Hate to pay full price? Maybe you should try to negotiate a lower one.
Haggling doesn't always work, but if you have the courage to give it a try, you might save some money or get something extra for your efforts.
Consumer Reports surveyed 2,000 shoppers and found that 89 percent of those who'd haggled for a better deal in the last few years did save money at least once.
"If you speak up, chances are you'll be successful at getting something," said Tod Marks, senior editor at Consumer Reports.
And the savings can be sizable. According to the magazine's survey:
- Furniture shoppers who tried to negotiate a discount saved about $300.
- Those who questioned a medical bill had it lowered by about $300.
- Haggling about the price of a cellphone plan saved $80.
The survey showed women are not as comfortable with the process as men, so they tend to haggle a little bit less. But, when they do, they are just as successful.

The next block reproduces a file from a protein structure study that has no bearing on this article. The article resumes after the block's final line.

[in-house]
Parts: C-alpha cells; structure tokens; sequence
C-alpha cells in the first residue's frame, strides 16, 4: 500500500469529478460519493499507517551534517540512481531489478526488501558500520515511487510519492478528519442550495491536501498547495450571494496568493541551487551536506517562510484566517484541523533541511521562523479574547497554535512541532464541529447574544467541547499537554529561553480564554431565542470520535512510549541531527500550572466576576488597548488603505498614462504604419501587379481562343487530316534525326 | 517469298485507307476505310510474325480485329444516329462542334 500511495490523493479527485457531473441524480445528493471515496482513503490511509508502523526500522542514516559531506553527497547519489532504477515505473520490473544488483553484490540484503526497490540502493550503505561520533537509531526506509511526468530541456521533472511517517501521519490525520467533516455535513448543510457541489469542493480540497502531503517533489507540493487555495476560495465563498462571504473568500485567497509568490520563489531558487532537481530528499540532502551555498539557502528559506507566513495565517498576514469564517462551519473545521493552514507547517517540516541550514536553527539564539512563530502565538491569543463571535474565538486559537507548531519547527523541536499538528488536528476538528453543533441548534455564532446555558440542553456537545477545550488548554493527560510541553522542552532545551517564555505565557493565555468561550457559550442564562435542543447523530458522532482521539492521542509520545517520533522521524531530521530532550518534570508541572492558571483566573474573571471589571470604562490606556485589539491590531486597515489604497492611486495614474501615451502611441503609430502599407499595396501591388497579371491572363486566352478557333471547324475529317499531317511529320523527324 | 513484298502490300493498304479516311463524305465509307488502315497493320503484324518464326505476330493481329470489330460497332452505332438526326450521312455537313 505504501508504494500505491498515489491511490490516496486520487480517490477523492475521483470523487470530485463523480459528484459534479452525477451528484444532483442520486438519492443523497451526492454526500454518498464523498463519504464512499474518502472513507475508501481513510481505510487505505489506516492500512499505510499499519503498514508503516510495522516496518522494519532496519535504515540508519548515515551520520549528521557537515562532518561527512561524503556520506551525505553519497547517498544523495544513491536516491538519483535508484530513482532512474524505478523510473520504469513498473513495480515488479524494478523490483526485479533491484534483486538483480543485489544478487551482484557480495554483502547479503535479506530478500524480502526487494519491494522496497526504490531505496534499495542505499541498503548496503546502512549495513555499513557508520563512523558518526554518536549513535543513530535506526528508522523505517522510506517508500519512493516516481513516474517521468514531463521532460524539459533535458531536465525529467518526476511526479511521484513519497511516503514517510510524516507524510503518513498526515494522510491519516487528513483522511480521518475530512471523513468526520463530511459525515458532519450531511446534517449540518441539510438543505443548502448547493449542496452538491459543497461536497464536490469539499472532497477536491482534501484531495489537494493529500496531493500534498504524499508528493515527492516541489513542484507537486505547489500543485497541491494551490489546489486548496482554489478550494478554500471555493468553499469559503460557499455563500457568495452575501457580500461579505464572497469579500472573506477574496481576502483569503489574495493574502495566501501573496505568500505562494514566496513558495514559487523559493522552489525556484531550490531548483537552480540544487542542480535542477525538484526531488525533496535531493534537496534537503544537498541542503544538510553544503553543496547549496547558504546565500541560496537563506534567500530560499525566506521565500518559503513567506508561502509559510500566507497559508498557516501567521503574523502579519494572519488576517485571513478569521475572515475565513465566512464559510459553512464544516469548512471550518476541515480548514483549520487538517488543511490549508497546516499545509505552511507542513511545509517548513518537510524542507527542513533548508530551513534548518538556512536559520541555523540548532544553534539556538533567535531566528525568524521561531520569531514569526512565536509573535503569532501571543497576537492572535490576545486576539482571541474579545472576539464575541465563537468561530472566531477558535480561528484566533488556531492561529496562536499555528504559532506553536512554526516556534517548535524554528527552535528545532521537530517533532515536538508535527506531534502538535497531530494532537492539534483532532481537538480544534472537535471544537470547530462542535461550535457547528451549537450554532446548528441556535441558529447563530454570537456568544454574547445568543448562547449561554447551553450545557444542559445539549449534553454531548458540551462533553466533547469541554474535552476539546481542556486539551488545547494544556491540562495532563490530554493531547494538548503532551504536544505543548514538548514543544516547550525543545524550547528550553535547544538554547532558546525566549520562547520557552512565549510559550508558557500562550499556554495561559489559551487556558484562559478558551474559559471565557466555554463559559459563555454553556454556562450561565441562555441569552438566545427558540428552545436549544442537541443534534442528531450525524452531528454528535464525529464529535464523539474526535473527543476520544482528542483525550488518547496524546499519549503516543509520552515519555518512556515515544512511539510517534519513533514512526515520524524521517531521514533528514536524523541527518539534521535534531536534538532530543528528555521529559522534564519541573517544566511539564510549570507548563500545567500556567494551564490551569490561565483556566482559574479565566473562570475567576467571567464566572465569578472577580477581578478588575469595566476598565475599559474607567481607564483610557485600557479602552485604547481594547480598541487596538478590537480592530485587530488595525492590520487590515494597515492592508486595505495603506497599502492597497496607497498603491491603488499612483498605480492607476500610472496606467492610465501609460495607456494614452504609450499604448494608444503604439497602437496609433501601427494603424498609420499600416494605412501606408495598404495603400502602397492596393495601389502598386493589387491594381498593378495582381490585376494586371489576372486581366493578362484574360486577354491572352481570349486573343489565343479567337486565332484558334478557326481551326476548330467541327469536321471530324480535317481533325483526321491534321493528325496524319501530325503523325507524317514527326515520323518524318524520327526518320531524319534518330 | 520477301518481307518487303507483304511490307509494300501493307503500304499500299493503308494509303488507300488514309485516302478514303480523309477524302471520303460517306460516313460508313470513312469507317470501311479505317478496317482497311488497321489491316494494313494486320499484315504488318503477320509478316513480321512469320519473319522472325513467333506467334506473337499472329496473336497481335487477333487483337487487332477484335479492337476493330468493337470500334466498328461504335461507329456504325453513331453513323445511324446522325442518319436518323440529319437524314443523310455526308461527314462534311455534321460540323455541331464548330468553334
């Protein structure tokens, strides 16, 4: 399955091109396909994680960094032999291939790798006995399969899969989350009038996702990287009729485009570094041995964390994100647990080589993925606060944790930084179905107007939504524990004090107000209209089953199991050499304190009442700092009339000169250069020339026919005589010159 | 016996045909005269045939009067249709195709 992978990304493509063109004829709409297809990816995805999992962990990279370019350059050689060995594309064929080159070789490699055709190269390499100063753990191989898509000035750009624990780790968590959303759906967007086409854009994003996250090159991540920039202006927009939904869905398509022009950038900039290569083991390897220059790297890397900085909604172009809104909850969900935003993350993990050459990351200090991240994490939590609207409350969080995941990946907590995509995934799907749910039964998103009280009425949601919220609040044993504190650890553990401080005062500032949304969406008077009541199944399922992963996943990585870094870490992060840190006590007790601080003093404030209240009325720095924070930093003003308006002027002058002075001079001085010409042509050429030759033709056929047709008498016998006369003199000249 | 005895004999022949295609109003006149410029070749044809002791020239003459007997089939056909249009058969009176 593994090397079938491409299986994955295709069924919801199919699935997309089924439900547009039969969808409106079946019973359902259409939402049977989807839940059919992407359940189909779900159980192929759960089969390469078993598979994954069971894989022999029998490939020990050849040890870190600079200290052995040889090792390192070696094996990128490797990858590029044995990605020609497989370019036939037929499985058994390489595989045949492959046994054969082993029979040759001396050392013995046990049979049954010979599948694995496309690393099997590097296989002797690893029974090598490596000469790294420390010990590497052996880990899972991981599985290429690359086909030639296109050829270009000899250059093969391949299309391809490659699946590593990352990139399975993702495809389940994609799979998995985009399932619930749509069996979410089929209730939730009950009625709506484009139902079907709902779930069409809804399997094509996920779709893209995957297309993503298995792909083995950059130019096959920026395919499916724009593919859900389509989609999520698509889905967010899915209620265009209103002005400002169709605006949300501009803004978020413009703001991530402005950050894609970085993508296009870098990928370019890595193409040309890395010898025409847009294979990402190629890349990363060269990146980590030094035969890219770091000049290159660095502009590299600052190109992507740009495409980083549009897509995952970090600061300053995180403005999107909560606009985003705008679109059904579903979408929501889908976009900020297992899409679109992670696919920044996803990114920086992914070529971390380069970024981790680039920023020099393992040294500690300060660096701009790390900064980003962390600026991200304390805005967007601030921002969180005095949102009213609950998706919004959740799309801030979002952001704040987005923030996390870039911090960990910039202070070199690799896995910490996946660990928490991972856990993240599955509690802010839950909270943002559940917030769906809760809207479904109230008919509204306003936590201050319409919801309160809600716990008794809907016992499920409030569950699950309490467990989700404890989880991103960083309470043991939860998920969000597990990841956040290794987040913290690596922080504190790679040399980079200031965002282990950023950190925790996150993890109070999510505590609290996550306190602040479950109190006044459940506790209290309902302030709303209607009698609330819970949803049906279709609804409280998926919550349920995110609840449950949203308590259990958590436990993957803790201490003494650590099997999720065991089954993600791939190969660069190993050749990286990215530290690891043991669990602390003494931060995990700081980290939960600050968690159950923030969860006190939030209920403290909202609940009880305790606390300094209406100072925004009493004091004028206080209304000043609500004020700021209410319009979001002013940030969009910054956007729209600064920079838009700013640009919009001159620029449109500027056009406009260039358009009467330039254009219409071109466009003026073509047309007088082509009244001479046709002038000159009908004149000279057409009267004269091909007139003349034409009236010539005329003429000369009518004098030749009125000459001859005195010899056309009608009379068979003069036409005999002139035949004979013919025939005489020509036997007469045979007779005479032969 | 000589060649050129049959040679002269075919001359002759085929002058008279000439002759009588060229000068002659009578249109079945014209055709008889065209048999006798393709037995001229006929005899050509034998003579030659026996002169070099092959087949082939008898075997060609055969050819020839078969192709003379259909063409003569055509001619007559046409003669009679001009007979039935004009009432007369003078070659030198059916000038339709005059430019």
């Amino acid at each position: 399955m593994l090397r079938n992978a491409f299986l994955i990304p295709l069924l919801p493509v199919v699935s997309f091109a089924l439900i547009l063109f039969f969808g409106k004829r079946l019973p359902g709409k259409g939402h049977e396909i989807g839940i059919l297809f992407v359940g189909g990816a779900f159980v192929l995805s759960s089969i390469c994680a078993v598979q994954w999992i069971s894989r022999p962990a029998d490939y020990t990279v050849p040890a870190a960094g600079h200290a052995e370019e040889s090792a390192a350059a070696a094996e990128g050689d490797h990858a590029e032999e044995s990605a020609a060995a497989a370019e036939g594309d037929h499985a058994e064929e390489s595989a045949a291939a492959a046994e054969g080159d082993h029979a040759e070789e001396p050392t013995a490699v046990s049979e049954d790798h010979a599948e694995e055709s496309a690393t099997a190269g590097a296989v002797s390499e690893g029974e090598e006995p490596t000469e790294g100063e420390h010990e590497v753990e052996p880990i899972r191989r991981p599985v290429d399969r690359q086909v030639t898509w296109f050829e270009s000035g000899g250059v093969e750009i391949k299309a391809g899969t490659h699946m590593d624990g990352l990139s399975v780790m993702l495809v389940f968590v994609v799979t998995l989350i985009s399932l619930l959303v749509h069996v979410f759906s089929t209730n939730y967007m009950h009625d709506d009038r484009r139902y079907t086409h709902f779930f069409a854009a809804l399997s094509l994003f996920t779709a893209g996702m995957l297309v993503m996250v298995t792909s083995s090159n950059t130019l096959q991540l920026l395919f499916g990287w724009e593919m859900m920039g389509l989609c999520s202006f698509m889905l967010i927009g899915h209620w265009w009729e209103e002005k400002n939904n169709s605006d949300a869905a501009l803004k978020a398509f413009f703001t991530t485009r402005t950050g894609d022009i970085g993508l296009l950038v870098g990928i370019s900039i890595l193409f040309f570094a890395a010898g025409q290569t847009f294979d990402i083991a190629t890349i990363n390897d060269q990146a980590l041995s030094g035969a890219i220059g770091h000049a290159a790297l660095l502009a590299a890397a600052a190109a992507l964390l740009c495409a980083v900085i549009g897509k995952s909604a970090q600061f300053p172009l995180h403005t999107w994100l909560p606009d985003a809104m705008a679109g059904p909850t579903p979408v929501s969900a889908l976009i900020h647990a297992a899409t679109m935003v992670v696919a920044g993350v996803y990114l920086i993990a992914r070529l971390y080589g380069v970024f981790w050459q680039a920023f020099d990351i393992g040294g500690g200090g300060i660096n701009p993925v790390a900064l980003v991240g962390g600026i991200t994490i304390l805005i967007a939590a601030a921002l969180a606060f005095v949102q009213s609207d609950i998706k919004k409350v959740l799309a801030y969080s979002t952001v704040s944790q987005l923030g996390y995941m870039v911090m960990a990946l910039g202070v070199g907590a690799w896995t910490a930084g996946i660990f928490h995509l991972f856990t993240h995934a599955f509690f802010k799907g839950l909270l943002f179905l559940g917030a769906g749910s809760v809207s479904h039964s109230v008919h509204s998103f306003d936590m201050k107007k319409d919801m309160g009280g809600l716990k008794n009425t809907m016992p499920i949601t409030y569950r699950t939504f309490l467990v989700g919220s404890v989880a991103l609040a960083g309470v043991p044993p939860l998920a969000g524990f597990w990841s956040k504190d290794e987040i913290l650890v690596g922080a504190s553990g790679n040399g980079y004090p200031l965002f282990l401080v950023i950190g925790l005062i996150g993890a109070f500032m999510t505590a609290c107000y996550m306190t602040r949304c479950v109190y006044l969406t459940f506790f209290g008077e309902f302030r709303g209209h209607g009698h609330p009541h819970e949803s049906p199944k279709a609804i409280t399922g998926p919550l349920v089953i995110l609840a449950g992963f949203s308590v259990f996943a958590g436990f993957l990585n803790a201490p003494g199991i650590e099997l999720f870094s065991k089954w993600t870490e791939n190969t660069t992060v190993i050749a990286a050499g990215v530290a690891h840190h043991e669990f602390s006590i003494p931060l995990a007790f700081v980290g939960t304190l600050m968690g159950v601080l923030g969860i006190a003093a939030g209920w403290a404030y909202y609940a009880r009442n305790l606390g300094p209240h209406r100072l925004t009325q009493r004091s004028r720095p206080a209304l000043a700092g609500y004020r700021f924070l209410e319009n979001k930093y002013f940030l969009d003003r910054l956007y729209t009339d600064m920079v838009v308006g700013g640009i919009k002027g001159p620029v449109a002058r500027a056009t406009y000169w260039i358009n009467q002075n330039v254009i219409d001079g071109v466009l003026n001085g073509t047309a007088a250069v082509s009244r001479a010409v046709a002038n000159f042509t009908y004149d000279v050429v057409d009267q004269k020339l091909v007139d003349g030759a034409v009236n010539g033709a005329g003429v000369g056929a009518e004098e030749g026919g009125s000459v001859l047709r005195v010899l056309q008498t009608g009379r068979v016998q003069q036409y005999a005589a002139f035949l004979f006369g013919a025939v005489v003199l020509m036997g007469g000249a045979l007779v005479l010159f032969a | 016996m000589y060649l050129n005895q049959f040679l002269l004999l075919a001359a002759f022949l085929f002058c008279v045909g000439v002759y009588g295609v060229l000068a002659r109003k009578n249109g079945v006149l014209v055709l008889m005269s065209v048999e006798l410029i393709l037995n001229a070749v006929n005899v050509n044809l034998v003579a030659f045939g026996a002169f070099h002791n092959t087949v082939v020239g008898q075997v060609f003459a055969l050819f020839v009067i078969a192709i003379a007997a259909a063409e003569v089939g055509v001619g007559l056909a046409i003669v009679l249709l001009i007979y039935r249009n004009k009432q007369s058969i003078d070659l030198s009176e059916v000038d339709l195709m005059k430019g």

In some cultures, customers are expected to haggle. Not in the U.S. The whole idea makes a lot of people feel uncomfortable.
More than a third (35 percent) of the shoppers surveyed by Consumer Reports said they absolutely refuse to do it.
"If you don't haggle, you are leaving money on the table," said Marks, a habitual haggler who bargains for almost everything. "You have nothing to lose, but your pride. And if they say no, you just move along to the next one."
Some People Can't Shop Without Hhaggling
Tyler Tervooren, a writer who lives in Portland, Ore., loves to haggle. It's one of his favorite hobbies.